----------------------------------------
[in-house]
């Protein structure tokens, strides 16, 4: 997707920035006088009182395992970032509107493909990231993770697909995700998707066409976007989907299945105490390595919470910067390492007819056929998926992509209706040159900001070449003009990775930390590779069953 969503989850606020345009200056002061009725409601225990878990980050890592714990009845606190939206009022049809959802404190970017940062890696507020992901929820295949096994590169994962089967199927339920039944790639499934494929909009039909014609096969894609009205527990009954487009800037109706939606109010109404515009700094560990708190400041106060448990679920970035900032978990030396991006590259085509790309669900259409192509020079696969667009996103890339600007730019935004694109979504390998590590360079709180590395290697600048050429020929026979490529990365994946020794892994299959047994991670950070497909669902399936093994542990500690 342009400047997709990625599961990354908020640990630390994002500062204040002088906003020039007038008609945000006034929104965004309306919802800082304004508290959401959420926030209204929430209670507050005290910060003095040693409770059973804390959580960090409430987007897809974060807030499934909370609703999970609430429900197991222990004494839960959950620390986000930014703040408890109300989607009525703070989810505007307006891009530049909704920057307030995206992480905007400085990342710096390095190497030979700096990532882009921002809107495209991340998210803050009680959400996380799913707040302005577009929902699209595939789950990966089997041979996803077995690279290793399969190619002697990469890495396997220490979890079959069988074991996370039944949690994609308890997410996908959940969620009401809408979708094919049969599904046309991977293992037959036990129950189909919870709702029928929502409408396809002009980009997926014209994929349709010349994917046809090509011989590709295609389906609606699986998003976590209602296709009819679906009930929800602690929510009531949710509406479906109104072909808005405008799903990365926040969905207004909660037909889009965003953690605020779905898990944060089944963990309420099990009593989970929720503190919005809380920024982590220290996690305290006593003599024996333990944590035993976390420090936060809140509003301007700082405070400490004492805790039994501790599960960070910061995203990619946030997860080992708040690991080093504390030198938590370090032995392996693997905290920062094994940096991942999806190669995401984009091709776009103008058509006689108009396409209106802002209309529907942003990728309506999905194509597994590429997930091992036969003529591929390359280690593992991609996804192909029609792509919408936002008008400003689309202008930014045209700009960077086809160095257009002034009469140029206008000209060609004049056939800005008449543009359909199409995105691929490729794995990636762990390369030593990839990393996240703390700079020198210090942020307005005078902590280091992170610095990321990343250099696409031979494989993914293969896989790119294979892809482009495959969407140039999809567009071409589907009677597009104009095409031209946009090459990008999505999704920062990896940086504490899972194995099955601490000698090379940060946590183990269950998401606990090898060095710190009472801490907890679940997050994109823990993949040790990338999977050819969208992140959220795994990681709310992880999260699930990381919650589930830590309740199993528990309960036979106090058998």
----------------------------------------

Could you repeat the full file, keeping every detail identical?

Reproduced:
[in-house]
């Protein structure tokens, strides 16, 4: 997707920035006088009182395992970032509107493909990231993770697909995700998707066409976007989907299945105490390595919470910067390492007819056929998926992509209706040159900001070449003009990775930390590779069953 969503989850606020345009200056002061009725409601225990878990980050890592714990009845606190939206009022049809959802404190970017940062890696507020992901929820295949096994590169994962089967199927339920039944790639499934494929909009039909014609096969894609009205527990009954487009800037109706939606109010109404515009700094560990708190400041106060448990679920970035900032978990030396991006590259085509790309669900259409192509020079696969667009996103890339600007730019935004694109979504390998590590360079709180590395290697600048050429020929026979490529990365994946020794892994299959047994991670950070497909669902399936093994542990500690 342009400047997709990625599961990354908020640990630390994002500062204040002088906003020039007038008609945000006034929104965004309306919802800082304004508290959401959420926030209204929430209670507050005290910060003095040693409770059973804390959580960090409430987007897809974060807030499934909370609703999970609430429900197991222990004494839960959950620390986000930014703040408890109300989607009525703070989810505007307006891009530049909704920057307030995206992480905007400085990342710096390095190497030979700096990532882009921002809107495209991340998210803050009680959400996380799913707040302005577009929902699209595939789950990966089997041979996803077995690279290793399969190619002697990469890495396997220490979890079959069988074991996370039944949690994609308890997410996908959940969620009401809408979708094919049969599904046309991977293992037959036990129950189909919870709702029928929502409408396809002009980009997926014209994929349709010349994917046809090509011989590709295609389906609606699986998003976590209602296709009819679906009930929800602690929510009531949710509406479906109104072909808005405008799903990365926040969905207004909660037909889009965003953690605020779905898990944060089944963990309420099990009593989970929720503190919005809380920024982590220290996690305290006593003599024996333990944590035993976390420090936060809140509003301007700082405070400490004492805790039994501790599960960070910061995203990619946030997860080992708040690991080093504390030198938590370090032995392996693997905290920062094994940096991942999806190669995401984009091709776009103008058509006689108009396409209106802002209309529907942003990728309506999905194509597994590429997930091992036969003529591929390359280690593992991609996804192909029609792509919408936002008008400003689309202008930014045209700009960077086809160095257009002034009469140029206008000209060609004049056939800005008449543009359909199409995105691929490729794995990636762990390369030593990839990393996240703390700079020198210090942020307005005078902590280091992170610095990321990343250099696409031979494989993914293969896989790119294979892809482009495959969407140039999809567009071409589907009677597009104009095409031209946009090459990008999505999704920062990896940086504490899972194995099955601490000698090379940060946590183990269950998401606990090898060095710190009472801490907890679940997050994109823990993949040790990338999977050819969208992140959220795994990681709310992880999260699930990381919650589930830590309740199993528990309960036979106090058998």